As a young child, I think I sensed something very special about old ladies.

Perhaps I was lured by what I perceived as an ability to get away with really outrageous behavior. In any case, I know I thought it would be nice to be one someday!

I was fortunate to have known quite a few — some memorable. My great-aunt Nan, who was part of my life until I was 12, had a tremendous influence on me. She loved to travel, which probably whetted my appetite for foreign scenes. As well, she was intrepid in her pursuit of independence.

Living alone in a large two-story house, she had a great deal of responsibility. I recall that one night she heard her chickens squawking. Assuming it was a possum, she put on a robe, got her pistol and went outside to check.

It was as she had suspected, but the pistol did not fire. Unperturbed, she clobbered the critter with the handle. My recollection is that she was neither chided nor criticized; rather, people laughed at the event and murmured something about her being eccentric.

... There were certain standards that Aunt Nan felt all Southern girls should meet. An appreciation for opera was one, so I was required to spend Saturday afternoons with her listening to the Metropolitan Opera.

I think I was more successful in learning to tat, which was another skill I was expected to acquire. Although her method of teaching fell somewhat short, I was sufficiently inspired to learn from a book, which she took as an affront.

She was also the family recordkeeper and sometime researcher, which undoubtedly influenced my later interest in genealogy and research.

As a teenager, I became acquainted with a Mrs. Garris. She grew beautiful flowers and could be depended on to provide choice specimens for use in corsages, a necessity for music recitals and special events. I was always delighted to have an opportunity to visit her and recall having watched her fingers flick the dead leaves from hanging flower baskets; I don’t recall having heard her talk to them, but I don’t think I would have been shocked if she had.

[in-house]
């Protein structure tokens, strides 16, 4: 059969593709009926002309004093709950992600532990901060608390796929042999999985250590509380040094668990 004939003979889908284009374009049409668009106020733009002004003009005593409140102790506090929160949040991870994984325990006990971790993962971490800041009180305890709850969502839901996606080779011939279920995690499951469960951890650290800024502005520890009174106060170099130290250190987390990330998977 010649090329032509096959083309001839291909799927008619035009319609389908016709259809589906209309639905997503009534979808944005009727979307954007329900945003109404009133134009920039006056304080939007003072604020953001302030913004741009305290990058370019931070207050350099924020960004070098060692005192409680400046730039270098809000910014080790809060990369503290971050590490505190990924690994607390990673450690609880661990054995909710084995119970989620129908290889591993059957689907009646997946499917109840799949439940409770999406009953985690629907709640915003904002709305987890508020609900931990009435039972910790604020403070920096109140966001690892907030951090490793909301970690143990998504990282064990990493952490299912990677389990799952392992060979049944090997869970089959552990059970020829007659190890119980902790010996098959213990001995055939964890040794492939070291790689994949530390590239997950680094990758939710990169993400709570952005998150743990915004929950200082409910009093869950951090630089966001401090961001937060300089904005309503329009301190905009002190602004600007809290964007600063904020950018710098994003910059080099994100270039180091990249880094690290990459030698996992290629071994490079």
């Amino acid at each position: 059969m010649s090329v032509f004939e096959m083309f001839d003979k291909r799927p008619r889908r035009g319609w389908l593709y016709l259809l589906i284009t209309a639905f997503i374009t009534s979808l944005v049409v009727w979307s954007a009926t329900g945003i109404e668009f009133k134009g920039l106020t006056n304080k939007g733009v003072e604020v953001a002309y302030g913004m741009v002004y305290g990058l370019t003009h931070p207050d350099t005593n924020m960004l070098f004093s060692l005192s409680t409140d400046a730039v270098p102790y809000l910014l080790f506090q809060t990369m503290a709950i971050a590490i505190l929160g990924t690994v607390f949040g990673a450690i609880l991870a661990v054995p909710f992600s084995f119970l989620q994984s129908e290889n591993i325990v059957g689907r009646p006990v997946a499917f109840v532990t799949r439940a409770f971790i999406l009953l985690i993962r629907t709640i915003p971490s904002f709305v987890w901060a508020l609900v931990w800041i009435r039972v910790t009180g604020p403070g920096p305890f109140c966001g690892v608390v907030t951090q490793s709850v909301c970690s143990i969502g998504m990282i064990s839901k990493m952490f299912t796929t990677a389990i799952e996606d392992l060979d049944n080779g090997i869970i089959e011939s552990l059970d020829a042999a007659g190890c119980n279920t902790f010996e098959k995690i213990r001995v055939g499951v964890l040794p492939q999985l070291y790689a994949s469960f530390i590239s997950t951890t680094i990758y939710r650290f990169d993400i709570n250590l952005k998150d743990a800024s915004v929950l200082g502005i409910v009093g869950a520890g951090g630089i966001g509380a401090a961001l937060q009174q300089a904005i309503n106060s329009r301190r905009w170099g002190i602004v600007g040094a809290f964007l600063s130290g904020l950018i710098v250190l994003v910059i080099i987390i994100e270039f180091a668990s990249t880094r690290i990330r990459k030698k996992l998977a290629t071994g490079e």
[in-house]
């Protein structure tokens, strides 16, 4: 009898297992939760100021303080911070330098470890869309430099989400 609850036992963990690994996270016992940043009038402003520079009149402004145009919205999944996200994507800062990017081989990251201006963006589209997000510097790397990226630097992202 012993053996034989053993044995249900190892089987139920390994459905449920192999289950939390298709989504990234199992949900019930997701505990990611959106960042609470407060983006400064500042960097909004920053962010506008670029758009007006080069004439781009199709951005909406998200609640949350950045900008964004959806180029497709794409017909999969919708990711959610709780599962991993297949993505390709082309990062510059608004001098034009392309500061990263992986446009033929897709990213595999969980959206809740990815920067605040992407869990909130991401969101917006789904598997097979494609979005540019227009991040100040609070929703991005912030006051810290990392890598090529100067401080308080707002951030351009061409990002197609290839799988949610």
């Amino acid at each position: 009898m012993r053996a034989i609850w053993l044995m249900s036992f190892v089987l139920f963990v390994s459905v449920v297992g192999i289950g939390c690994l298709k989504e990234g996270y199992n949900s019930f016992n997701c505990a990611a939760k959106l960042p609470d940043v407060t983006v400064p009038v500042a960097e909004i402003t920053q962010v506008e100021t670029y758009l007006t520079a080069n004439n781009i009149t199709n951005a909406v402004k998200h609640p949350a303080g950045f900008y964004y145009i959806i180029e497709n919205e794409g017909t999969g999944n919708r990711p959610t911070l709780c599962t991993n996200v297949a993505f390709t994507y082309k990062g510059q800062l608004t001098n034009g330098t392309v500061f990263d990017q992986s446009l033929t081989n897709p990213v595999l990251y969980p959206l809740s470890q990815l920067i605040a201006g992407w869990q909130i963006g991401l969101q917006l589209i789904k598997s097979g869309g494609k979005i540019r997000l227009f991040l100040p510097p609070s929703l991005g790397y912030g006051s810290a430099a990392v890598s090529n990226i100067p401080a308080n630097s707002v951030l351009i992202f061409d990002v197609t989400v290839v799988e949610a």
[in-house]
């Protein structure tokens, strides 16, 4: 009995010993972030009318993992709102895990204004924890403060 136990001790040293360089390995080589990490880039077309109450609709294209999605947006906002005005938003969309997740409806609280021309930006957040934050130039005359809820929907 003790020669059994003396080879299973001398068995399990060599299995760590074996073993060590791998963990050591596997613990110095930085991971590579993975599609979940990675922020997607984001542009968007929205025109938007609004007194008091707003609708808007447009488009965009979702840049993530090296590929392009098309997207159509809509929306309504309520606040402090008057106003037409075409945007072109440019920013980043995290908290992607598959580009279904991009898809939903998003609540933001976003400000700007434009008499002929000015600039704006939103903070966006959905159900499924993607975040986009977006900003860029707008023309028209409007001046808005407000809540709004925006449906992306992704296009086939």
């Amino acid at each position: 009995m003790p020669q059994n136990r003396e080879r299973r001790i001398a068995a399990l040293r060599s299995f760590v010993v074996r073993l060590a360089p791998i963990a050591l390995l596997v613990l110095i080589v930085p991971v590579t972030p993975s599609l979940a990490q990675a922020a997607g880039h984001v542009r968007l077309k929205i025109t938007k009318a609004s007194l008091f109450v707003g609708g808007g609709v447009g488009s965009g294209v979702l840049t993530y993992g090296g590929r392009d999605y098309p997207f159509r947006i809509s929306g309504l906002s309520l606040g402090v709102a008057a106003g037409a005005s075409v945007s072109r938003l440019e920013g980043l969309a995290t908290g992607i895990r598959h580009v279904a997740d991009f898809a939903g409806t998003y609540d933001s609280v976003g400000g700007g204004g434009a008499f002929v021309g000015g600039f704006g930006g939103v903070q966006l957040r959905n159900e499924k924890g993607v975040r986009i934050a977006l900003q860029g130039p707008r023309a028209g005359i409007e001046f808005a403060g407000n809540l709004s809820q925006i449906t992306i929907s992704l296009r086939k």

One of my father’s relatives was an accomplished genealogist and writer; many of her articles and pamphlets survive today. On one of our rare visits to the town of Ninety Six, probably in the ’40s, she took a long time to come to the door.

Welcoming us inside, Aunt Lieze sheepishly explained that she had genealogy charts spread out on her sofa, where she had been on her knees comparing them. She had feared that the visitor might have been a neighbor who already suspected that she worshipped her ancestors and then would be sure of it.

The joy of my life, however, was my paternal grandmother, whose life I shared for 35 years. In all that time, I do not recall a single instance of her having been despondent or irritable; somehow, despite numerous challenges, she seemed to find a way to accept life and smile. This was undoubtedly one of the reasons friends and family adored her.

The quintessential hostess, she welcomed everyone to her home and could always seat another person at her table or provide a bed for the night. At least one niece stayed the school year, as there was not a school close to her home.

The closest to criticism from my grandmother that I recall was during the late ’60s, when skirts were being worn very short. Mine were never mini-skirts, but undoubtedly were far shorter than she would have liked. When I wore a particular dress, she would sigh, shake her head and say, “I do so love that dress. I just wish there were more of it.” And then she would laugh, and I would know it was all OK.

And now that I am an old lady and have learned to pronounce “septuagenarian,” I realize that I have generally accomplished what I needed to do without having had to wait to be really, really old.

Harriet Sinkler Little is a freelance writer/researcher and pinestraw farmer living in Summerville. She spent her early years at Eutaw Plantation near Eutawville and over the years has been a social worker, counselor, teacher and businesswoman.